If you’ve been paying attention to the news, it should. The US government recently argued in federal court that it shouldn’t have to provide things like toothbrushes and soap to detainees, since they were only being temporarily housed in the facility in Clint, Texas. Spoiler alert: the judges didn’t buy that argument, since inmates are being held for months at a time at these facilities. Again, these places that don’t provide basic necessities for inmates are more expensive to run than a more permanent facilities. 

But, we digress.

Pinterest / Chance Vintage

Oddly enough, even though Homestead is set to open again in October, Caliburn’s contract expires November 30. At this stage, it’s unclear whether the company will see the contract renewed, or whether a new contract will be opened up to competitive bidding. Apparently the original contract with Caliburn was awarded without competition, which was done so around the same time John Kelly, Trump’s ex-chief of staff, joined the company’s board of advisers. Bueno.

All of this shows that it’s still business as usual.

Pinterest / V kilpatrick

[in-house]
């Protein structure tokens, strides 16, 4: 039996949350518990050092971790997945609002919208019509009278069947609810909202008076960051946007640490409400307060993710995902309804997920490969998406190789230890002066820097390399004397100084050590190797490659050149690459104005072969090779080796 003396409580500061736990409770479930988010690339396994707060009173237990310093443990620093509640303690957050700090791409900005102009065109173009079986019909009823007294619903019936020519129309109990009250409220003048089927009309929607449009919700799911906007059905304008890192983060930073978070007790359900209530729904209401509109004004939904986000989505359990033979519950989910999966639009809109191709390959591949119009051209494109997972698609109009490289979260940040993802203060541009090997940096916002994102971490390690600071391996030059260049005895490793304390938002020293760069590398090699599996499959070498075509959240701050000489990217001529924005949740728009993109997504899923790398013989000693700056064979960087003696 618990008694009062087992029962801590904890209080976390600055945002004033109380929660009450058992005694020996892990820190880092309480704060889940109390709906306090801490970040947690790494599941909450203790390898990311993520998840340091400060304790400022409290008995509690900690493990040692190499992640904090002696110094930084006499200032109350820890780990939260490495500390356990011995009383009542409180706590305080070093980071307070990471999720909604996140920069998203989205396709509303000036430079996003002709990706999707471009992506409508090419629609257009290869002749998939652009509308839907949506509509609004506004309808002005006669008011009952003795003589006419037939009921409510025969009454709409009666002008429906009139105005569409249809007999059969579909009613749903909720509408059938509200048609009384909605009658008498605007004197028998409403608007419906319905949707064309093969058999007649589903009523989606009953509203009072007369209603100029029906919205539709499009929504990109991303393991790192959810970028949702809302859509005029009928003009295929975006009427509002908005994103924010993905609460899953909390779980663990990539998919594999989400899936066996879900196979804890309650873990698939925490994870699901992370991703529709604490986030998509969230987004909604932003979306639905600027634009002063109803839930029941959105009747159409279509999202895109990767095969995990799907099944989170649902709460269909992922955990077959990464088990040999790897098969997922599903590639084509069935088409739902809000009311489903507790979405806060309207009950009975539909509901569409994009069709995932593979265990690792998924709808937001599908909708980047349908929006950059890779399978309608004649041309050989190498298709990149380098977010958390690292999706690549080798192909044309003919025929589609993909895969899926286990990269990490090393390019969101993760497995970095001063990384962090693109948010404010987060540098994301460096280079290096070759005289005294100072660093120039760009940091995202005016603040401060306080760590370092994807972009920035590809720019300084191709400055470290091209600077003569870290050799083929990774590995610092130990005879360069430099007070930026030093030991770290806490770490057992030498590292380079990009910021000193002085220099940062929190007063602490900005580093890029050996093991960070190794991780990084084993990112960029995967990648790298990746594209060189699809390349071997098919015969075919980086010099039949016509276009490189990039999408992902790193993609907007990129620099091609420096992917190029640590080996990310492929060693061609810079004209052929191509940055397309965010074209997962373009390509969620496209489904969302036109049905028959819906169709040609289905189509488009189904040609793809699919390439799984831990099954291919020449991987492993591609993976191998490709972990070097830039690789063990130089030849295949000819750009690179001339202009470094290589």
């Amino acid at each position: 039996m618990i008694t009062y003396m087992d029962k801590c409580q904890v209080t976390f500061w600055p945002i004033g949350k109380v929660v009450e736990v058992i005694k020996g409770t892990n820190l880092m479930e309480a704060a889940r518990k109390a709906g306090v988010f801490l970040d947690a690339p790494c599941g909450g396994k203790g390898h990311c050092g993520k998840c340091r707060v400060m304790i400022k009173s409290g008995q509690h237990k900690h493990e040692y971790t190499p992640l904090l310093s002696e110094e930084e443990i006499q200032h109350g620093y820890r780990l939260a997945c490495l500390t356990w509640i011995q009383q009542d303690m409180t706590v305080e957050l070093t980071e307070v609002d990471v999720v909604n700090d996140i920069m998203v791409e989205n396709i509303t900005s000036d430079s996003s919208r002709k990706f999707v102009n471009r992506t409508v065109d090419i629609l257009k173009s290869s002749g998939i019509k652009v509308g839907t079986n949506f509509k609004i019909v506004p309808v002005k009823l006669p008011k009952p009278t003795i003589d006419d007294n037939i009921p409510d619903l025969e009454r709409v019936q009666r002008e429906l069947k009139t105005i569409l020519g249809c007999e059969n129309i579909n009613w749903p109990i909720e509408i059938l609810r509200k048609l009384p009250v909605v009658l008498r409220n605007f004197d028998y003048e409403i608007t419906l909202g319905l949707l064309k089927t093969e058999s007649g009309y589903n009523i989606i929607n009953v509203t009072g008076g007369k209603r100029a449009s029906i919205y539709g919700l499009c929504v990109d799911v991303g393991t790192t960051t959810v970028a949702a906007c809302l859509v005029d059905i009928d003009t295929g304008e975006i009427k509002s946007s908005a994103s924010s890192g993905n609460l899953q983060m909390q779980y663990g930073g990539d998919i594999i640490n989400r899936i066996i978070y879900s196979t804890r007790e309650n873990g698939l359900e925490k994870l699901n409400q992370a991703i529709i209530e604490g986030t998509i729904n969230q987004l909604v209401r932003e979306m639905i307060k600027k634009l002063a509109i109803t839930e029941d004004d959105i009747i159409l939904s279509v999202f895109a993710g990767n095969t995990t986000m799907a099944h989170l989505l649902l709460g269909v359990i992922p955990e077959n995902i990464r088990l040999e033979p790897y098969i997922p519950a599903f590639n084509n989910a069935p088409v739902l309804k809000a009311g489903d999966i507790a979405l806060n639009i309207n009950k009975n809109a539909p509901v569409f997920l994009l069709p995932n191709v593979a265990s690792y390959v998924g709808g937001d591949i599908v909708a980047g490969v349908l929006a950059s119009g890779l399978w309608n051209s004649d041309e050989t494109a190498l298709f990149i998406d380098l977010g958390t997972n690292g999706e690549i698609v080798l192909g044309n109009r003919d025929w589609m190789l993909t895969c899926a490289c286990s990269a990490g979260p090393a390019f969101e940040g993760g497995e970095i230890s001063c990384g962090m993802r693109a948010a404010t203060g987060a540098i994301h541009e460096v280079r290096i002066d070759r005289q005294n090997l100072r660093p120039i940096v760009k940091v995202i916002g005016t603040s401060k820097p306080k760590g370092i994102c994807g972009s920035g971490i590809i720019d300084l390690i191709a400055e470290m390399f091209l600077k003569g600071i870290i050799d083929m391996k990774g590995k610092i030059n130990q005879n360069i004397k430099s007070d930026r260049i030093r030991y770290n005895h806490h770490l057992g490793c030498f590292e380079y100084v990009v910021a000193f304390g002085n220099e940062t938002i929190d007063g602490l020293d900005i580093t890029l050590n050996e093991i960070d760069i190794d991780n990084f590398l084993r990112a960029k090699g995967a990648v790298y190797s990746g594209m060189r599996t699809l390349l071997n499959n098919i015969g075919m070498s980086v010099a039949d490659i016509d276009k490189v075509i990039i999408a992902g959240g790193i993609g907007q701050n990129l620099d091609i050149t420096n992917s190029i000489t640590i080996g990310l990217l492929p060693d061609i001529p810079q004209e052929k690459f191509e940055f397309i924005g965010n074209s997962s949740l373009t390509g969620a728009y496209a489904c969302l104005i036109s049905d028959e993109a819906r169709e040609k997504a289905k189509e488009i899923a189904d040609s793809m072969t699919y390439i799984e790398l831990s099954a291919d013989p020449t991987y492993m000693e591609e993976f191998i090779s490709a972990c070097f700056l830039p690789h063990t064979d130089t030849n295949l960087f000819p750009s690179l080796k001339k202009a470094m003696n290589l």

At the same time, even if the contract for Homestead was open to competitive bidding, it’s unlikely that much would change at the facility for the children who will be staying there. Companies and non-profits that promote asylum seeker’s rights and would likely provide safe and comfortable facilities have little interest in bidding for such contracts, since the very policies motivating them are diametrically opposed to the espoused values of these organizations. 

At the end of the day, this is all semantics. Because while it’s definitely important that we examine the ways that we detain migrants, and ensure that everyone receives due process, we’re not asking the most important question of all: should we even be detaining children for seeking asylum?

This New Border Wall Mural Features QR Codes That You Can Scan To Hear Emotional Stories Of Deported Migrants

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This New Border Wall Mural Features QR Codes That You Can Scan To Hear Emotional Stories Of Deported Migrants

pdtmuralproject / Instagram